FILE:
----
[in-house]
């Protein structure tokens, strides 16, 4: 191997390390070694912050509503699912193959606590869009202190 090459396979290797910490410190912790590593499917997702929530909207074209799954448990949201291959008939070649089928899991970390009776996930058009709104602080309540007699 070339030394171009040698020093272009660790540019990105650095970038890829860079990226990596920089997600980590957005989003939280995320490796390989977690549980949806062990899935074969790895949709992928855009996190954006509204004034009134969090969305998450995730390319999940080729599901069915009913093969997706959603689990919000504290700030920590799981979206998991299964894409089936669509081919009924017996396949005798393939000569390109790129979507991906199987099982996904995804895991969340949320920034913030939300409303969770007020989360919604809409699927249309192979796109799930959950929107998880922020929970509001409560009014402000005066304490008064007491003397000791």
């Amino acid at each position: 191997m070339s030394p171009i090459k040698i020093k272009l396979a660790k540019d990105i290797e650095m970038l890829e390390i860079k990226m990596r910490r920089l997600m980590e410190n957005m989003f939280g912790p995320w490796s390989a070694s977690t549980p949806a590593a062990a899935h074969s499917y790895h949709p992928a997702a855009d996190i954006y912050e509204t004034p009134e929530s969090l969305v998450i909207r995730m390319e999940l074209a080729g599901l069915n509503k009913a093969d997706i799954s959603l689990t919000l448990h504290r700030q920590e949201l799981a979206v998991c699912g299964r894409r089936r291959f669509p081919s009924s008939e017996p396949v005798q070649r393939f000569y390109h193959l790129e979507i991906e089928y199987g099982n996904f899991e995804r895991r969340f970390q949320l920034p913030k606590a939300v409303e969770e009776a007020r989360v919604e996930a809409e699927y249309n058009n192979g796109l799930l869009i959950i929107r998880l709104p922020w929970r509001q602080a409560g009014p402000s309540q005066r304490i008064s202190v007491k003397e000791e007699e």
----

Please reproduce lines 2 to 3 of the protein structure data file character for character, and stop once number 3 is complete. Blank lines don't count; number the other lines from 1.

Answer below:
């Protein structure tokens, strides 16, 4: 191997390390070694912050509503699912193959606590869009202190 090459396979290797910490410190912790590593499917997702929530909207074209799954448990949201291959008939070649089928899991970390009776996930058009709104602080309540007699 070339030394171009040698020093272009660790540019990105650095970038890829860079990226990596920089997600980590957005989003939280995320490796390989977690549980949806062990899935074969790895949709992928855009996190954006509204004034009134969090969305998450995730390319999940080729599901069915009913093969997706959603689990919000504290700030920590799981979206998991299964894409089936669509081919009924017996396949005798393939000569390109790129979507991906199987099982996904995804895991969340949320920034913030939300409303969770007020989360919604809409699927249309192979796109799930959950929107998880922020929970509001409560009014402000005066304490008064007491003397000791």
């Amino acid at each position: 191997m070339s030394p171009i090459k040698i020093k272009l396979a660790k540019d990105i290797e650095m970038l890829e390390i860079k990226m990596r910490r920089l997600m980590e410190n957005m989003f939280g912790p995320w490796s390989a070694s977690t549980p949806a590593a062990a899935h074969s499917y790895h949709p992928a997702a855009d996190i954006y912050e509204t004034p009134e929530s969090l969305v998450i909207r995730m390319e999940l074209a080729g599901l069915n509503k009913a093969d997706i799954s959603l689990t919000l448990h504290r700030q920590e949201l799981a979206v998991c699912g299964r894409r089936r291959f669509p081919s009924s008939e017996p396949v005798q070649r393939f000569y390109h193959l790129e979507i991906e089928y199987g099982n996904f899991e995804r895991r969340f970390q949320l920034p913030k606590a939300v409303e969770e009776a007020r989360v919604e996930a809409e699927y249309n058009n192979g796109l799930l869009i959950i929107r998880l709104p922020w929970r509001q602080a409560g009014p402000s309540q005066r304490i008064s202190v007491k003397e000791e007699e």